Outdoor time is good for your kids' eyesight. It protects against myopia : Shots - Health News Childhood myopia, or nearsightedness, is growing rapidly in the U.S. and around the world. Researchers say kids who spend two hours outside every day, are less likely to develop the condition.

Want to protect your kids' eyes from myopia? Get them to play outside

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MICHEL MARTIN, HOST:

If you are a parent struggling to get your kids off their devices and outdoors to play, here is another reason to keep trying. Spending at least 2 hours outside each day may be the most important thing your kids can do to protect them from becoming nearsighted. NPR's Maria Godoy has this report.

MARIA GODOY, BYLINE: On a sunny weekday afternoon, a group of elementary school age kids play tag at a park in suburban Silver Spring, Md.

UNIDENTIFIED CHILD #1: Not it.

UNIDENTIFIED CHILD #2: Not it.

GODOY: This outdoor playtime isn't just good fun and exercise. Research shows it's also key to preventing children from developing myopia, or nearsightedness.

NOHA EKDAWI: About 50% of my patients have myopia, which is an incredibly high number.

GODOY: Dr. Noha Ekdawi is a pediatric ophthalmologist in Wheaton, Ill. She says the number of kids she sees with myopia has grown astronomically over the 15 years she's been in practice.

EKDAWI: Near-sightedness is just needing glasses to see distance. And inherently being nearsighted isn't bad, necessarily.

GODOY: The problem is when you get myopia in childhood, it gets progressively worse. Myopia occurs when the eyeball stretches and grows too long, so faraway objects look blurry. If the eyeball stretches too much, it can increase the risk of serious eye problems down the road.

EKDAWI: Like retinal detachments, macular problems, glaucoma, cataract.

GODOY: That's why prevention is so important. But how can spending time outside help? That's what Ian Morgan wanted to know. He's a researcher at the Australian National University. A couple of decades ago, Morgan noticed that rates of myopia in East Asia were much higher than they were in Sydney.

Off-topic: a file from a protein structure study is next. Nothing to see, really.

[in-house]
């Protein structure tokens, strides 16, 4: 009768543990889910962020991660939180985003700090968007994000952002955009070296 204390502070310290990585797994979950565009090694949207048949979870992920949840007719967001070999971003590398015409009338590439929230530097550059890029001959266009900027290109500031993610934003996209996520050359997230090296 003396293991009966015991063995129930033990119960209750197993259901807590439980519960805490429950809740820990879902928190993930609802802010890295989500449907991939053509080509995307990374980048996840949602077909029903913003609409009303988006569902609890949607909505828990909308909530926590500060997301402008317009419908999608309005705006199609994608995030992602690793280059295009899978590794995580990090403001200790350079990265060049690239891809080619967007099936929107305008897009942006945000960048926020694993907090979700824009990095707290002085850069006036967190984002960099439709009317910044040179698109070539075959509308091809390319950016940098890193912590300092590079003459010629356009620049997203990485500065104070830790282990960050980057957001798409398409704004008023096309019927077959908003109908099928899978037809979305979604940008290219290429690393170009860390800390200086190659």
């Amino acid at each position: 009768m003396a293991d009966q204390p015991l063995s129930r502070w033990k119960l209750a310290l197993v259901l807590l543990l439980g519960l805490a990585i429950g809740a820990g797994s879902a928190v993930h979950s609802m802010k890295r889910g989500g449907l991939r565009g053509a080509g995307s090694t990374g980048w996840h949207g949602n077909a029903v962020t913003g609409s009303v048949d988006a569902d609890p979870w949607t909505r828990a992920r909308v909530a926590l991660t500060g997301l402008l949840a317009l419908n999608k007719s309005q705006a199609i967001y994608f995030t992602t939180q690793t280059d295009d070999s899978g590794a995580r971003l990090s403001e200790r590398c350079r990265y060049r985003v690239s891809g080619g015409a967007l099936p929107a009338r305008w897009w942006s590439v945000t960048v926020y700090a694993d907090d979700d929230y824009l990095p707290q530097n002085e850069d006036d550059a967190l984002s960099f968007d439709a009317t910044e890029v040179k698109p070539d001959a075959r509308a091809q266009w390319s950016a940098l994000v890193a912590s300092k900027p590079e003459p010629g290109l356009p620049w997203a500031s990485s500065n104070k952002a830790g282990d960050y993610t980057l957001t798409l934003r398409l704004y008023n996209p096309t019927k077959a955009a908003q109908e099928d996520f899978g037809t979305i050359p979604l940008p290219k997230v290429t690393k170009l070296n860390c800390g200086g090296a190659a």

IAN MORGAN: We thought, well, Australians are famous for their outdoor-oriented lifestyle. And we thought maybe there's a link between getting outside a lot and preventing the development of myopia.

GODOY: So he designed a two-year study of more than 4,000 kids in Sydney to test that theory. Turns out, he was right.

MORGAN: The children who reported spending more time outdoors were less likely to be myopic and we showed later are less likely to become myopic.

GODOY: Morgan's research got the attention of Dr. Pei-Chang Wu, an ophthalmologist in Taiwan. His young son was starting first grade, and he worried about Taiwan's sky-high rates of myopia. Ninety percent of students there have it by the time they leave school. Wu says the academic culture in Taiwan's schools didn't allow for much outdoor recess.

PEI-CHANG WU: Many teachers - they want students to practice their homework. And in Taiwan, outside is also very hot.

GODOY: Kids weren't so keen to go outside, but Wu convinced his son's elementary school to increase outdoor time. He also recruited a control school. A year later, his son's school had half as many new myopia cases as the other school.

WU: We see the results very successful.

GODOY: He did more research at more schools and eventually convinced Taiwan's Ministry of Education to encourage all elementary schools to send students outdoors for at least 2 hours a day every day. Since the program launched in 2010, Taiwan's childhood myopia rates have dropped significantly. Ian Morgan says it's a huge achievement.

MORGAN: Certainly the people who have lead the field are the people in Taiwan.

GODOY: Noha Ekdawi says the leading theory about why outdoor time helps is that outdoor light stimulates the eye to release more of the neurotransmitter dopamine.

EKDAWI: We think it raises dopamine levels in their bodies and changes something about the growth rate of the back of the eye to stop it from stretching and that's that stretching that causes nearsightedness.

GODOY: To get that eyesight protection, the research suggests kids should be spending at least 2 hours a day outdoors every single day.

EKDAWI: To me, it's like eat your vegetables. You have to spend time outside.

GODOY: Ekdawi says, it doesn't even matter if it's sunny or cloudy or what the kids are doing.

EKDAWI: You can go to the park, you can ride your bike, you can sit and be a tree, walk your dog - all these things count.

GODOY: If you're worried about time for homework, have them do it outside too. As long as they're outdoors, that's what matters.

Maria Godoy, NPR News.

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